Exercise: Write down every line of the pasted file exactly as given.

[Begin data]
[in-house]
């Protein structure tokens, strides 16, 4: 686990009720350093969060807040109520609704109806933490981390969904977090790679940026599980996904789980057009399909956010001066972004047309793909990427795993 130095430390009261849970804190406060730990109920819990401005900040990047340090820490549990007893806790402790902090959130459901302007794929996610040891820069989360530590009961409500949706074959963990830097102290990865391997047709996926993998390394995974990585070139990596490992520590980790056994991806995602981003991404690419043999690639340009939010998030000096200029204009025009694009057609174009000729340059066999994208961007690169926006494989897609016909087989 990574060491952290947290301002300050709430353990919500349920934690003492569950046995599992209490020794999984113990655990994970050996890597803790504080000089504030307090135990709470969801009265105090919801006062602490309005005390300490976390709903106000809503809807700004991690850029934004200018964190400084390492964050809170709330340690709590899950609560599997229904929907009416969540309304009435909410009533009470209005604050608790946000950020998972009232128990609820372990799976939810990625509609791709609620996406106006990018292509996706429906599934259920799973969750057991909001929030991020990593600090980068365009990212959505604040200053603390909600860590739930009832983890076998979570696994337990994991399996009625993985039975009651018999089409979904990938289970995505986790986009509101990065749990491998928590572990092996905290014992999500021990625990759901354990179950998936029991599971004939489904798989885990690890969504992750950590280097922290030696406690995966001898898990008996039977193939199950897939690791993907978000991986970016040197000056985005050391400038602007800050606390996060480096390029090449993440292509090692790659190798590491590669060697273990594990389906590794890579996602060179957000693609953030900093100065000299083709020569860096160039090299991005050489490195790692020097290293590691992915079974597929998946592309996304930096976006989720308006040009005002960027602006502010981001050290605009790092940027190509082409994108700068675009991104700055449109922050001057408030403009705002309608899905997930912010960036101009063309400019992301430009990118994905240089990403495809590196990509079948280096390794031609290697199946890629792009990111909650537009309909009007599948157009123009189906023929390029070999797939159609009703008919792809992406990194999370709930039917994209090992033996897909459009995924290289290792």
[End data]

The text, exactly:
[in-house]
């Protein structure tokens, strides 16, 4: 686990009720350093969060807040109520609704109806933490981390969904977090790679940026599980996904789980057009399909956010001066972004047309793909990427795993 130095430390009261849970804190406060730990109920819990401005900040990047340090820490549990007893806790402790902090959130459901302007794929996610040891820069989360530590009961409500949706074959963990830097102290990865391997047709996926993998390394995974990585070139990596490992520590980790056994991806995602981003991404690419043999690639340009939010998030000096200029204009025009694009057609174009000729340059066999994208961007690169926006494989897609016909087989 990574060491952290947290301002300050709430353990919500349920934690003492569950046995599992209490020794999984113990655990994970050996890597803790504080000089504030307090135990709470969801009265105090919801006062602490309005005390300490976390709903106000809503809807700004991690850029934004200018964190400084390492964050809170709330340690709590899950609560599997229904929907009416969540309304009435909410009533009470209005604050608790946000950020998972009232128990609820372990799976939810990625509609791709609620996406106006990018292509996706429906599934259920799973969750057991909001929030991020990593600090980068365009990212959505604040200053603390909600860590739930009832983890076998979570696994337990994991399996009625993985039975009651018999089409979904990938289970995505986790986009509101990065749990491998928590572990092996905290014992999500021990625990759901354990179950998936029991599971004939489904798989885990690890969504992750950590280097922290030696406690995966001898898990008996039977193939199950897939690791993907978000991986970016040197000056985005050391400038602007800050606390996060480096390029090449993440292509090692790659190798590491590669060697273990594990389906590794890579996602060179957000693609953030900093100065000299083709020569860096160039090299991005050489490195790692020097290293590691992915079974597929998946592309996304930096976006989720308006040009005002960027602006502010981001050290605009790092940027190509082409994108700068675009991104700055449109922050001057408030403009705002309608899905997930912010960036101009063309400019992301430009990118994905240089990403495809590196990509079948280096390794031609290697199946890629792009990111909650537009309909009007599948157009123009189906023929390029070999797939159609009703008919792809992406990194999370709930039917994209090992033996897909459009995924290289290792």